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Report: Nationals still looking for CF help

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Report: Nationals still looking for CF help

When Jayson Werth returns later this season from a broken wrist it would seem the Nationals have a full outfield. Put Michael Morse in left and slot Bryce Harper and Werth in either center or right field. When Werth returns, there will be no other place for Michael Morse if Adam LaRoche continues to play as well as he has at first.

But even with a projected full roster, the Nationals are still looking for a true center fielder and they could be interested in a long-term solution. Danny Knobler of CBSSports.com Tweeted Thursday Washington has contacted teams around the league to let their intentions be known.

Bryce Harper is in CF today for 25th time in 53 starts. But Nationals are still telling teams they want to find a long-term answer in CF. DKnobler (@DKnobler) June 28, 2012

The continued search for a long-term center fielder is an interesting indication of what could be the Nationals' future plans. In getting a legitimate starting center fielder, they would in turn leave one of their current starters out. With a healthy Werth, the team would have four starting outfielders. Morse could move back to first base, but that would signal the departure of Adam LaRoche.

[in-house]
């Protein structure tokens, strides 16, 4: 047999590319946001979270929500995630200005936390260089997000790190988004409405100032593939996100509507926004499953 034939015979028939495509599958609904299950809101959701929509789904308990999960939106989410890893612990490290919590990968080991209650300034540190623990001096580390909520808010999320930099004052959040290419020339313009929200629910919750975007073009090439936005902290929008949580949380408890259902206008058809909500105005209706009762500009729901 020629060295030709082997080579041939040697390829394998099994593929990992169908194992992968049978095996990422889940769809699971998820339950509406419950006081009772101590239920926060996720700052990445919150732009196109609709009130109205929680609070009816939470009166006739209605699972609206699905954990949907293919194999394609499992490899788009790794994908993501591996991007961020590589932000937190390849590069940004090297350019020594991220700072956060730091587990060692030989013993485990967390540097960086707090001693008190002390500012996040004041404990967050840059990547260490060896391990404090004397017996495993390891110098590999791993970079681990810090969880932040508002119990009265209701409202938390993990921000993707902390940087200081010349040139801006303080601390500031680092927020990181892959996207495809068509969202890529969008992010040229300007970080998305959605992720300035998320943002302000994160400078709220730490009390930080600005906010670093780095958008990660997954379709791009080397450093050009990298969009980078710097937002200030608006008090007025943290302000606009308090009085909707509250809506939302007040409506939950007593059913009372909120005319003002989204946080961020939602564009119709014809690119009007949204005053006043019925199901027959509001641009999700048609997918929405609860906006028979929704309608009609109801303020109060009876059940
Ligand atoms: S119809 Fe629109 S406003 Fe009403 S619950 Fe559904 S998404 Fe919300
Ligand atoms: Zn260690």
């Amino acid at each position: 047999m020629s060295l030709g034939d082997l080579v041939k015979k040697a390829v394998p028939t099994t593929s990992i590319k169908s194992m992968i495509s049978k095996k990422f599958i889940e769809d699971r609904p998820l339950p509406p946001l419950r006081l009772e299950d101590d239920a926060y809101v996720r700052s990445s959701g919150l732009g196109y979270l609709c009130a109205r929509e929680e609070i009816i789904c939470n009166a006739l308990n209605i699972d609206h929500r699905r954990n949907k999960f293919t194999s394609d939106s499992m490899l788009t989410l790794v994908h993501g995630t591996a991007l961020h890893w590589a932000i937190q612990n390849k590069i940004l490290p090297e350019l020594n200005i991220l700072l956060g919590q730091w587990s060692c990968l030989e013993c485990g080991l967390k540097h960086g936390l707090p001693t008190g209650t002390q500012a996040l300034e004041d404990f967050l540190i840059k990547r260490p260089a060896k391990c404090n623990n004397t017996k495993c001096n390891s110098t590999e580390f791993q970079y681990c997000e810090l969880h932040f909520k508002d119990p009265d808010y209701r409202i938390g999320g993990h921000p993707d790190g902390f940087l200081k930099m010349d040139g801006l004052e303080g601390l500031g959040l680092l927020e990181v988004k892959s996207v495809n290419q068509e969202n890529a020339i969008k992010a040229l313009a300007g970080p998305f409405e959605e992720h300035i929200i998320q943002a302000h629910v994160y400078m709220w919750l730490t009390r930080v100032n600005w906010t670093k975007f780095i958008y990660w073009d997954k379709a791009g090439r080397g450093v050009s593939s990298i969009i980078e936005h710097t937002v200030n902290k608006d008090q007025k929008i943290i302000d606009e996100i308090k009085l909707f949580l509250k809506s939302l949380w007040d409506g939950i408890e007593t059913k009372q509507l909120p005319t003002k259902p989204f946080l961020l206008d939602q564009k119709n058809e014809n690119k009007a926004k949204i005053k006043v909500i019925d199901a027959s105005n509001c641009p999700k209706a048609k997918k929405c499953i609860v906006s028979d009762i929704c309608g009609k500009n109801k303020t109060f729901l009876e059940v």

The 32-year-old LaRoche has a team option for next season and his return to form this year has increased his chances of returning with the Nats. If they choose to decline the option then LaRoche will become a free agent.

Even if they make a trade and let LaRoche walk this offseason, however, they would still have an excess of starting quality everyday players for this year's final months. There is the possibility of trading LaRoche before July's deadline, but as the team's home run (15) and RBI (48) leader it would be a surprise if they shipped him out midseason. LaRoche has been a huge part of their first place standing through the season's first three months. He has struggled recently though and seen his season average dip to .251. Maybe with his power numbers the Nats could be selling high.

In searching for a center fielder there are several candidates that have been linked to the Nationals in the past. Minnesota's Denard Span has come up before and he his enjoying a decent season with a .277 batting average. Peter Bourjos of the Angels has also been connected to Washington in the past, but his .237 batting average is a glaring weakness.

Another option would be B.J. Upton of the Tampa Bay Rays. Upton is set to become a free agent this offseason and is not expected to be back with the team. He is excellent in the outfield, but hasn't hit above .250 since 2008. He has a .247 average this season with a .305 on-base percentage, numbers that would slot him far down in the Nationals' batting order if acquired.

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Nationals, MLB betting odds and prop bets for 2017 season

Nationals, MLB betting odds and prop bets for 2017 season

Sports Betting Dime released betting odds and prop bets for the 2017 MLB season this week.

According to the sports book, the Nationals, in particular, sit well in their chances to win the World Series, as well as to have the NL MVP in Bryce Harper and the NL Cy Young Award winner in Max Scherzer.

Harper, at 5/1, also has the best odds to have the largest home run increase of any player in Major League Baseball this season among players who hit a minimum of 20 a year ago.